On June 14, 2019, Governor Andrew Cuomo signed the Housing Stability and Tenant Protection Act of 2019 (“Law”) into law. The Law makes sweeping changes to several important aspects of landlord-tenant law in New York State, including eviction proceedings. This alert will focus on some of the most significant changes to the Law, some of which took effect on June 14, 2019 and apply to actions and proceedings commenced on or after that date.
Changes Affecting the Application Process and Beginning of a Tenancy
- A landlord may not charge application fees, except for the actual cost of background and/or credit checks, and such fees are capped at $20.
- Denial on the basis that a prospective tenant was involved in prior landlord-tenant disputes is prohibited. The Law creates a rebuttable presumption against a landlord who denies a prospective tenant a unit after having requested information that reveals that such tenant was previously involved in a past or pending landlord-tenant action.
- A conservative landlord approach would be to remove any questionnaire/application questions that seek to solicit information about a prospective tenant’s negative rental history.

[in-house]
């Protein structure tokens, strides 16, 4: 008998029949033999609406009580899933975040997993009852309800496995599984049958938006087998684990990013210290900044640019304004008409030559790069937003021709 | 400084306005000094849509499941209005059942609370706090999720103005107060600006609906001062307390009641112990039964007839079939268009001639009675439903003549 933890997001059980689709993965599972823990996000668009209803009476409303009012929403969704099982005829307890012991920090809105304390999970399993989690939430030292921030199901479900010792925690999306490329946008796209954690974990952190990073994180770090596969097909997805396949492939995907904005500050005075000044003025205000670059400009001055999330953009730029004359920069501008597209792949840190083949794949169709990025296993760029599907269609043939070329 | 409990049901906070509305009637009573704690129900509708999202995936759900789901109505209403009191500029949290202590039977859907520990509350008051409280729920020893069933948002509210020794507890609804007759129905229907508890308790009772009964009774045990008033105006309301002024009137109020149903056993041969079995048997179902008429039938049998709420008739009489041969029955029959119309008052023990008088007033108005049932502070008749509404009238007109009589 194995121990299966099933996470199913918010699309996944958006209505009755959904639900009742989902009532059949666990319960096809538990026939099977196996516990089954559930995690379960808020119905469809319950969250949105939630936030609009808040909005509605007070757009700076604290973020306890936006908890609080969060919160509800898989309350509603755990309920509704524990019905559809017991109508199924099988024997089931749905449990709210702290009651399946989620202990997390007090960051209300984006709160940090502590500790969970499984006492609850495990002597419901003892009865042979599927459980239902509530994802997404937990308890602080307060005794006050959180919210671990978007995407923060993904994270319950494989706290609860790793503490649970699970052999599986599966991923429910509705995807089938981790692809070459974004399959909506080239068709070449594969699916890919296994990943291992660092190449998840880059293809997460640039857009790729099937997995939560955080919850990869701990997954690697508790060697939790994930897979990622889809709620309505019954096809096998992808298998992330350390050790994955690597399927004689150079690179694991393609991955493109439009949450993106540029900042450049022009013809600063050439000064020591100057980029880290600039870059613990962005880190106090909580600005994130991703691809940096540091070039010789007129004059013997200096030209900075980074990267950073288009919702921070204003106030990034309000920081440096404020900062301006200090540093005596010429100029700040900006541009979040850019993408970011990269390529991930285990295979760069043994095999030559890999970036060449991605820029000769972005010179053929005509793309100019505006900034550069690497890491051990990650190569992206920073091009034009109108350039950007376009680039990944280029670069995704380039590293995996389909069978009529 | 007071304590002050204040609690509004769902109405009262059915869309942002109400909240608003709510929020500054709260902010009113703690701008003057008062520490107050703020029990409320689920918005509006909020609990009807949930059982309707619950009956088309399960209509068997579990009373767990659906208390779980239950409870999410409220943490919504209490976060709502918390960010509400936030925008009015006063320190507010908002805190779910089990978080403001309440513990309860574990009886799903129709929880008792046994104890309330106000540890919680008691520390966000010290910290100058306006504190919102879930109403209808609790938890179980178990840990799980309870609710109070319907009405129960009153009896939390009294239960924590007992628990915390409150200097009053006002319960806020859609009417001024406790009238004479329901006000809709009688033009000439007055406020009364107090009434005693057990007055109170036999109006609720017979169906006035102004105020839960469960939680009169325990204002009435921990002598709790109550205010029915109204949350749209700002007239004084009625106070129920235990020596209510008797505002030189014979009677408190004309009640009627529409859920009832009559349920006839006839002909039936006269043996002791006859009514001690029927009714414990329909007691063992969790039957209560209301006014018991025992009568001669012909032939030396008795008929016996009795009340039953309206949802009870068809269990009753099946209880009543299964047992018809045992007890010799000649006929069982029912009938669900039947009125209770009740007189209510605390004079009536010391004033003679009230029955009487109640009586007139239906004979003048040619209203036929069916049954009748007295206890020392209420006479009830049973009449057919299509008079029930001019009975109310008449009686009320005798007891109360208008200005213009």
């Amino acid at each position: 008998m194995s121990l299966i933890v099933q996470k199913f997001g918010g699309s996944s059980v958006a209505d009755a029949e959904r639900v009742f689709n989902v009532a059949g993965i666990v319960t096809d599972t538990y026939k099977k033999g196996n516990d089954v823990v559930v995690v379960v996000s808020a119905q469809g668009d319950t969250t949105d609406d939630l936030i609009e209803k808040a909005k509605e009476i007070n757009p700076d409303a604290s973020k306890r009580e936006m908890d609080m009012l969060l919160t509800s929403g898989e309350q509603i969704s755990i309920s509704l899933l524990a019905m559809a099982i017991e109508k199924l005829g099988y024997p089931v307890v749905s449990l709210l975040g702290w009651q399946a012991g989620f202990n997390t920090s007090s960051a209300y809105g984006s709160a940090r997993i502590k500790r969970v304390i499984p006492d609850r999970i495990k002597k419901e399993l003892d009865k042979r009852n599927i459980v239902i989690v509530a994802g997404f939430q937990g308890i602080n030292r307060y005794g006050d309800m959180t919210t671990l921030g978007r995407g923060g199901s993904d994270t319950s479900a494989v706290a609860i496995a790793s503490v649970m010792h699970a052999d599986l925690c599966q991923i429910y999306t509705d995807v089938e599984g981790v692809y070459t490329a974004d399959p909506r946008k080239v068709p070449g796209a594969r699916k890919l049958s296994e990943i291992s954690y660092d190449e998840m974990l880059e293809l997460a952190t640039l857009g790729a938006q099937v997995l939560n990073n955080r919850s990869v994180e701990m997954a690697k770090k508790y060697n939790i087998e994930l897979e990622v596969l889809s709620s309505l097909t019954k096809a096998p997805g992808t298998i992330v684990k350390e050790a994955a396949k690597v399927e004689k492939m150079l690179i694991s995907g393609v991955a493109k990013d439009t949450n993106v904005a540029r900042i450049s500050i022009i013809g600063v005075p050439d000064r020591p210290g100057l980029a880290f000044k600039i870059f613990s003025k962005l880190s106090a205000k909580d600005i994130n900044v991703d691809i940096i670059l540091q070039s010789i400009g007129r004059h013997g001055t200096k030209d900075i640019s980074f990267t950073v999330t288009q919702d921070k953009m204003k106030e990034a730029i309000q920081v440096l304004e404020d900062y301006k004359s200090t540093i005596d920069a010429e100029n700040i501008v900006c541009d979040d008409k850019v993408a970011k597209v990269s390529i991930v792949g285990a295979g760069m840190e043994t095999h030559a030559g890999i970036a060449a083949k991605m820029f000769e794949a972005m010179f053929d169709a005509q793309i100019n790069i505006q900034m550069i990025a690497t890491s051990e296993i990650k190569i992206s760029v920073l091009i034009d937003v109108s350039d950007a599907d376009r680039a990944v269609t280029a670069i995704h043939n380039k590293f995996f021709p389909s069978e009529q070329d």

- After a lease is signed by a landlord and a tenant, but before the tenant moves into the leased premises, a landlord must offer the tenant the opportunity to inspect the leased premises to determine the condition of the property.
- If a tenant requests a signed document setting forth the condition of the leased premises with any defects or damage noted, a landlord must provide such a document.
- Any security deposit cannot exceed the amount of one month’s rent and must be returned to a tenant within 14 days of the end of the tenancy minus any nonpayment of rent or utilities, costs associated with moving or storing the tenant’s property, and/or costs associated with damage to the leased premises, other than general “wear and tear.”
- A landlord may not keep any portion of the security deposit for any defects or damages noted in the pre-move-in document setting forth such defect or damage.
Changes Affecting the Tenancy
- A landlord must provide a tenant with a written receipt containing certain information of payments made in any form other than by personal check. However, if a tenant is paying by personal check and requests a written receipt, then a landlord must provide a written receipt.
- A landlord may not charge any fees for late rent until more than five (5) days have passed since the date the rent was due, and the landlord sends a notice of failure to pay rent to the tenant via certified mail. Any late fees charged for failure to pay rent may not exceed either $50 or 5 percent of the rent due, whichever is less.
- A landlord must give a tenant written notice of an intent to renew the lease with a rent increase of 5 percent or higher than the current rent rate, or an intent not to renew the lease. The length of the notice period depends on the length of the tenancy. This change will go into effect 120 days after June 14, 2019.